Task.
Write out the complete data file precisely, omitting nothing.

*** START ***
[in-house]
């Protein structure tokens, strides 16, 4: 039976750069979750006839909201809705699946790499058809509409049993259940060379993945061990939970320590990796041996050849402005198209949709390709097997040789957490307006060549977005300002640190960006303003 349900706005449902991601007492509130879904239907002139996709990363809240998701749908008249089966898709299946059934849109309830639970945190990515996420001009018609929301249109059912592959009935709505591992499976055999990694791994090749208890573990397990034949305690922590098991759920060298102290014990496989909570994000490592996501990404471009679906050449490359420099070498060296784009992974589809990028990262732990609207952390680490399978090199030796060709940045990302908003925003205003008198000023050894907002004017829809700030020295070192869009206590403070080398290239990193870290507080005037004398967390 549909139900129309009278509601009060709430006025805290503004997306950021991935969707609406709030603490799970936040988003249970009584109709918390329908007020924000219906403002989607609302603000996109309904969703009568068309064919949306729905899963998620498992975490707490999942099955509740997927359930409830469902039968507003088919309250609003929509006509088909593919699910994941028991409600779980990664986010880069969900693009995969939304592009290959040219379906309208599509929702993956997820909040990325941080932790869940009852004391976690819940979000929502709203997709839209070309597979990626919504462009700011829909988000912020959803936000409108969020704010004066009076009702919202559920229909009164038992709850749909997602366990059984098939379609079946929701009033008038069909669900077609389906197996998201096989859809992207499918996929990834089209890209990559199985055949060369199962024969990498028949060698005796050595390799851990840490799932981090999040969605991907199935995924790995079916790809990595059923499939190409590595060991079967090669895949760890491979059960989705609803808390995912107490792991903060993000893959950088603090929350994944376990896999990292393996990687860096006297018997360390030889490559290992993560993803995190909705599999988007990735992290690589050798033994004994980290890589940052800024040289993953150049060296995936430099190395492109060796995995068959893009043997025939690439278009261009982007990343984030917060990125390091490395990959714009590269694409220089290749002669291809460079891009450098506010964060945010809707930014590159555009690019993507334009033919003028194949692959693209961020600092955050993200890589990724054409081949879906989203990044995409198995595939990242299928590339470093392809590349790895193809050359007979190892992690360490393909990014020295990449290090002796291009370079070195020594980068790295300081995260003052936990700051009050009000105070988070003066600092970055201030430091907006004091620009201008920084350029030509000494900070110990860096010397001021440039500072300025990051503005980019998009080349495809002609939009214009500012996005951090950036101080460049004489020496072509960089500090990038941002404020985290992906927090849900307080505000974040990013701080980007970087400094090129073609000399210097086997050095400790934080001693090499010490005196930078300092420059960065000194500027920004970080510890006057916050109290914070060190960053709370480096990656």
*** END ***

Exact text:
[in-house]
């Protein structure tokens, strides 16, 4: 039976750069979750006839909201809705699946790499058809509409049993259940060379993945061990939970320590990796041996050849402005198209949709390709097997040789957490307006060549977005300002640190960006303003 349900706005449902991601007492509130879904239907002139996709990363809240998701749908008249089966898709299946059934849109309830639970945190990515996420001009018609929301249109059912592959009935709505591992499976055999990694791994090749208890573990397990034949305690922590098991759920060298102290014990496989909570994000490592996501990404471009679906050449490359420099070498060296784009992974589809990028990262732990609207952390680490399978090199030796060709940045990302908003925003205003008198000023050894907002004017829809700030020295070192869009206590403070080398290239990193870290507080005037004398967390 549909139900129309009278509601009060709430006025805290503004997306950021991935969707609406709030603490799970936040988003249970009584109709918390329908007020924000219906403002989607609302603000996109309904969703009568068309064919949306729905899963998620498992975490707490999942099955509740997927359930409830469902039968507003088919309250609003929509006509088909593919699910994941028991409600779980990664986010880069969900693009995969939304592009290959040219379906309208599509929702993956997820909040990325941080932790869940009852004391976690819940979000929502709203997709839209070309597979990626919504462009700011829909988000912020959803936000409108969020704010004066009076009702919202559920229909009164038992709850749909997602366990059984098939379609079946929701009033008038069909669900077609389906197996998201096989859809992207499918996929990834089209890209990559199985055949060369199962024969990498028949060698005796050595390799851990840490799932981090999040969605991907199935995924790995079916790809990595059923499939190409590595060991079967090669895949760890491979059960989705609803808390995912107490792991903060993000893959950088603090929350994944376990896999990292393996990687860096006297018997360390030889490559290992993560993803995190909705599999988007990735992290690589050798033994004994980290890589940052800024040289993953150049060296995936430099190395492109060796995995068959893009043997025939690439278009261009982007990343984030917060990125390091490395990959714009590269694409220089290749002669291809460079891009450098506010964060945010809707930014590159555009690019993507334009033919003028194949692959693209961020600092955050993200890589990724054409081949879906989203990044995409198995595939990242299928590339470093392809590349790895193809050359007979190892992690360490393909990014020295990449290090002796291009370079070195020594980068790295300081995260003052936990700051009050009000105070988070003066600092970055201030430091907006004091620009201008920084350029030509000494900070110990860096010397001021440039500072300025990051503005980019998009080349495809002609939009214009500012996005951090950036101080460049004489020496072509960089500090990038941002404020985290992906927090849900307080505000974040990013701080980007970087400094090129073609000399210097086997050095400790934080001693090499010490005196930078300092420059960065000194500027920004970080510890006057916050109290914070060190960053709370480096990656």